Some have claimed that citrus is a major water user, with four to six irrigations in a normal year (when supplies were plentiful)but that obviously is not the case. And it does feel good to be proven right after all these years when citrus irrigation was using little more than half the district average.
ALTERNATE FURROW IRRIGATION IN ROW CROPS-
I have also long contended that row crops, because of their relatively shallow root systems, could be more efficiently irrigated using alternate furrows. Alternate furrow irrigation, especially in conjunction with poly pipe (or gated pipe) and surge flow values, should reduce deep percolation loss, should reduce tail water loss and could probably be carried out with only 60 to 70 percent s much water. Believe it or not, several fields in western Cameron County are being irrigated in alternate middles. Some of those are being metered, and it would be interesting to compare those to full irrigations to get a better idea of just how much water can be saved by alternate furrow irrigation in row crops.
There has been research on alternate-furrow irrigation, including that on sorghum by Leon New in Texas, back in the 60's and 70's. Generally, those trials showed equal yields with barely more than half as much water on maize, sorghum, cotton, potatoes, sugar beets and soybeans; those which resulted in slightly lower yields were considered acceptable for the amount of water that was used.
That is not to say that alternate-furrows irrigation will work on all soils and crops in the Valleythat can best be determined by trial, which a number of growers are doing. Presumably, there could be problems with extremely long irrigation runs and with the wider rows common to cane and melons. Again, it has to be tested.
The prospect of being able to save even 40 percent of the available irrigation allocation is something to consider.
The smoke-haze from all the wildfires in southern Mexico and Central America has been around for 4 weeks with only a couple of days of clear skies since it started in early May. The media, more than anyone, have been asking about the effects on agricultural crops in the Valley (and elsewhere).
While I havent seen any actual measurements of the reduction in daily light intensity, obviously total sunlight has been reduced. Nonetheless, we normally receive far more daily sunlight than needed for citrus, so I cannot imagine a negative effect of the haze on citrus.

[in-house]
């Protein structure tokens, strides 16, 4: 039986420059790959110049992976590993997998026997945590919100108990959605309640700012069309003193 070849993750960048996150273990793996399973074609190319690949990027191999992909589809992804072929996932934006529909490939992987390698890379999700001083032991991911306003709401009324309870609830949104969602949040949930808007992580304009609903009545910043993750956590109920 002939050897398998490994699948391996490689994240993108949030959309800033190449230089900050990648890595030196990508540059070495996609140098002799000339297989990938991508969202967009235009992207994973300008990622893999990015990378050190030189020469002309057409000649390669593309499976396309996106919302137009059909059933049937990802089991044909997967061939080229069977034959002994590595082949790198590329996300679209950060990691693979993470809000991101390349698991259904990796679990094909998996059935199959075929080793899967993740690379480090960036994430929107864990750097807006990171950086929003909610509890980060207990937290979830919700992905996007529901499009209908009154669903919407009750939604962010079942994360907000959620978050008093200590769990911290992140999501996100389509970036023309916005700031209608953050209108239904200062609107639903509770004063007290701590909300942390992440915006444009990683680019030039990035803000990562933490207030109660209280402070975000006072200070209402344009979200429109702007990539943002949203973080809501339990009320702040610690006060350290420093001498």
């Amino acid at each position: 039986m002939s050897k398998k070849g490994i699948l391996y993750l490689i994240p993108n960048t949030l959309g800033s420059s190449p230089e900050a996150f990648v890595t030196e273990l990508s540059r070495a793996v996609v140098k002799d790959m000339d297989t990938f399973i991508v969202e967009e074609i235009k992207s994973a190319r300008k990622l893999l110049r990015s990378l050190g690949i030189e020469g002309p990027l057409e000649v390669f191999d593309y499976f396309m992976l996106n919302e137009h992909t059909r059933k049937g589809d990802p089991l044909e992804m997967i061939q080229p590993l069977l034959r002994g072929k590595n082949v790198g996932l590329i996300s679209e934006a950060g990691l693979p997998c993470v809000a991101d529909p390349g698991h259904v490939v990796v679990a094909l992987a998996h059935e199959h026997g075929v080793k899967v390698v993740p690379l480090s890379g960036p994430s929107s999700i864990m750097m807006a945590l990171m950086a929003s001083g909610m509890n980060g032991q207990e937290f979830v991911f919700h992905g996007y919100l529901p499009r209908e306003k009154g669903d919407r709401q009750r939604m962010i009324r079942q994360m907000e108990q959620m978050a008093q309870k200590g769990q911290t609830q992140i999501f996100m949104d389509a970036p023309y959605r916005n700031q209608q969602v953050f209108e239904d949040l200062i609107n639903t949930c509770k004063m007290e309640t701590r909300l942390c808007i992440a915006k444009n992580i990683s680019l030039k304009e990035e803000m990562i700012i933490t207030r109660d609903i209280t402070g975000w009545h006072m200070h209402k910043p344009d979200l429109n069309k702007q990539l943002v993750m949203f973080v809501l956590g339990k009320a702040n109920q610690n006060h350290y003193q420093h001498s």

Apparently, the haze has kept temperatures down a little and has boosted humidity. Generally, both lower temperature and high humidity should result in lower evapotranspiration, i.e., less water loss from the soil surface and from the leaves.
So, while I am not concerned about the effects on citrus groves, I would just as soon see it clear outmaybe then we could get a weather pattern that is more favorable to rain.
The basic fruit drop periods are over, so next years crop is set. Excepting navels, any incidental drop between now and harvest will be offset by increased size.
The problem is waterfor proper fruit sizing, water is essential; otherwise fruit development suffers as the tree uses water stored in the fruit. Have you ever noticed an orchard that is being clean pickedtrees yet to be harvested look normal but those picked a couple of days previously look wilted? Basically, the trees were taking water from the fruit by day and replacing it at night, so everything looked normal.
f I had only one irrigation left, I would push the trees to the point of afternoon wilting before using the water. With two irrigations, I might use the first one before that time.
One precaution that you should have figured out for yourself: just because you have an allocation does not necessarily mean that the water will still be there when you want it. After all, if the well goes dry, it goes dry.
CITRUS PEST UPDATE-
A few groves have rust mite populations but overall they remain at low levels due to the very dry spring in which no significant rainfall has fallen since early February. Some groves have required treatment for rust mite populations and armored scale due to the mild winter. Melanose and greasy spot are quite high in many groves with applications of copper this spring necessary in many groves to keep these problems down to a minimum.
The extremely dry spring has worsened the water crisis that has severely affected south Texas for the last four years. With no spring rains, the irrigation has brought the water level at the Falcon Reservoir to a low of 250 feet above sea level which is nearing the all time low of 249 feet in August of 1996. With summer approaching, traditionally the driest period, pest control decisions will be more difficult than in past seasons because quality and size may be impacted.
JULIAN W. SAULS, Ph.D.